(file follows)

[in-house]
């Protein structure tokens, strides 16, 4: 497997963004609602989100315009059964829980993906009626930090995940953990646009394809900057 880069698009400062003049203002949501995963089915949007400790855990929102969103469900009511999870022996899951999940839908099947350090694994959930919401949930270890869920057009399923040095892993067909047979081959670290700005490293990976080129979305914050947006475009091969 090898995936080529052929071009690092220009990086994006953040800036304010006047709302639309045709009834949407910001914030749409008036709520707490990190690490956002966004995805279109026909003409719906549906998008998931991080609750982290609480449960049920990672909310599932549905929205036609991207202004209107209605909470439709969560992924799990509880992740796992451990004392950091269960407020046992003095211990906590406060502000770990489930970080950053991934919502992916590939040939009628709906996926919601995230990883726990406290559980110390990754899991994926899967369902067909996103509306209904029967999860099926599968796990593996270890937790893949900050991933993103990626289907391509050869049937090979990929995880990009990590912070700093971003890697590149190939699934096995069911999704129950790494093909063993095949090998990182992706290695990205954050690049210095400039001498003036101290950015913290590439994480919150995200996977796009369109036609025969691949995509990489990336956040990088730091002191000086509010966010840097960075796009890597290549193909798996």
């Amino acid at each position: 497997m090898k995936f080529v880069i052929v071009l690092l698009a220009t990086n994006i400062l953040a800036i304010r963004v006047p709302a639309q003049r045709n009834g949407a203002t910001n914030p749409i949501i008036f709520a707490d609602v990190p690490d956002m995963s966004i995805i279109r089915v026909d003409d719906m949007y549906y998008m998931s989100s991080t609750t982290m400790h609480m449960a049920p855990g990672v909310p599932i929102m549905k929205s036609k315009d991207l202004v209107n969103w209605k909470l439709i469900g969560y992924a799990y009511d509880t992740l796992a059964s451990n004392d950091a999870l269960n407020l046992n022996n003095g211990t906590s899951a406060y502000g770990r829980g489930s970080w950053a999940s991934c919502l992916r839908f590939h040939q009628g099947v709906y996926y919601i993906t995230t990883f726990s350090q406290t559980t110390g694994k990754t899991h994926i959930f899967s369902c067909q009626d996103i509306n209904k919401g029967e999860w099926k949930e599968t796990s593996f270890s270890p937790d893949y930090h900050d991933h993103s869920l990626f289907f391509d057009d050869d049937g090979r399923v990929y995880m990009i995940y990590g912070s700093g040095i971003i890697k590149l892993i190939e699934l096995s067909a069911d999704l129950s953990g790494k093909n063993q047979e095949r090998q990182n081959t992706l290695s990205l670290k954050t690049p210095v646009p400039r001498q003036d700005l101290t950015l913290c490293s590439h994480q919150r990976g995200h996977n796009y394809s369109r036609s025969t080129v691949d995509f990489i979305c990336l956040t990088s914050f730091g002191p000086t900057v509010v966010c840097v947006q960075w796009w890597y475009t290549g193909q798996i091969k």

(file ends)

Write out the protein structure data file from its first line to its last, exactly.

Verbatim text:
[in-house]
């Protein structure tokens, strides 16, 4: 497997963004609602989100315009059964829980993906009626930090995940953990646009394809900057 880069698009400062003049203002949501995963089915949007400790855990929102969103469900009511999870022996899951999940839908099947350090694994959930919401949930270890869920057009399923040095892993067909047979081959670290700005490293990976080129979305914050947006475009091969 090898995936080529052929071009690092220009990086994006953040800036304010006047709302639309045709009834949407910001914030749409008036709520707490990190690490956002966004995805279109026909003409719906549906998008998931991080609750982290609480449960049920990672909310599932549905929205036609991207202004209107209605909470439709969560992924799990509880992740796992451990004392950091269960407020046992003095211990906590406060502000770990489930970080950053991934919502992916590939040939009628709906996926919601995230990883726990406290559980110390990754899991994926899967369902067909996103509306209904029967999860099926599968796990593996270890937790893949900050991933993103990626289907391509050869049937090979990929995880990009990590912070700093971003890697590149190939699934096995069911999704129950790494093909063993095949090998990182992706290695990205954050690049210095400039001498003036101290950015913290590439994480919150995200996977796009369109036609025969691949995509990489990336956040990088730091002191000086509010966010840097960075796009890597290549193909798996």
């Amino acid at each position: 497997m090898k995936f080529v880069i052929v071009l690092l698009a220009t990086n994006i400062l953040a800036i304010r963004v006047p709302a639309q003049r045709n009834g949407a203002t910001n914030p749409i949501i008036f709520a707490d609602v990190p690490d956002m995963s966004i995805i279109r089915v026909d003409d719906m949007y549906y998008m998931s989100s991080t609750t982290m400790h609480m449960a049920p855990g990672v909310p599932i929102m549905k929205s036609k315009d991207l202004v209107n969103w209605k909470l439709i469900g969560y992924a799990y009511d509880t992740l796992a059964s451990n004392d950091a999870l269960n407020l046992n022996n003095g211990t906590s899951a406060y502000g770990r829980g489930s970080w950053a999940s991934c919502l992916r839908f590939h040939q009628g099947v709906y996926y919601i993906t995230t990883f726990s350090q406290t559980t110390g694994k990754t899991h994926i959930f899967s369902c067909q009626d996103i509306n209904k919401g029967e999860w099926k949930e599968t796990s593996f270890s270890p937790d893949y930090h900050d991933h993103s869920l990626f289907f391509d057009d050869d049937g090979r399923v990929y995880m990009i995940y990590g912070s700093g040095i971003i890697k590149l892993i190939e699934l096995s067909a069911d999704l129950s953990g790494k093909n063993q047979e095949r090998q990182n081959t992706l290695s990205l670290k954050t690049p210095v646009p400039r001498q003036d700005l101290t950015l913290c490293s590439h994480q919150r990976g995200h996977n796009y394809s369109r036609s025969t080129v691949d995509f990489i979305c990336l956040t990088s914050f730091g002191p000086t900057v509010v966010c840097v947006q960075w796009w890597y475009t290549g193909q798996i091969k």